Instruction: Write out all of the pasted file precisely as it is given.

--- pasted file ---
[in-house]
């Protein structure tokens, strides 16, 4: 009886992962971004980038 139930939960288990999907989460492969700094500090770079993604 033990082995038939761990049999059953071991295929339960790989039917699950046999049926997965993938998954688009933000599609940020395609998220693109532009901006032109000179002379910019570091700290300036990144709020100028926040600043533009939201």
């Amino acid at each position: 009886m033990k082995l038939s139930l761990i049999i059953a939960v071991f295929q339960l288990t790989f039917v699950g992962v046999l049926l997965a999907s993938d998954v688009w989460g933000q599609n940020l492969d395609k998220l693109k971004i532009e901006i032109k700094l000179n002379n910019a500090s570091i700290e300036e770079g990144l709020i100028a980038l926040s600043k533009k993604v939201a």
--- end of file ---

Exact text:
[in-house]
């Protein structure tokens, strides 16, 4: 009886992962971004980038 139930939960288990999907989460492969700094500090770079993604 033990082995038939761990049999059953071991295929339960790989039917699950046999049926997965993938998954688009933000599609940020395609998220693109532009901006032109000179002379910019570091700290300036990144709020100028926040600043533009939201």
């Amino acid at each position: 009886m033990k082995l038939s139930l761990i049999i059953a939960v071991f295929q339960l288990t790989f039917v699950g992962v046999l049926l997965a999907s993938d998954v688009w989460g933000q599609n940020l492969d395609k998220l693109k971004i532009e901006i032109k700094l000179n002379n910019a500090s570091i700290e300036e770079g990144l709020i100028a980038l926040s600043k533009k993604v939201a």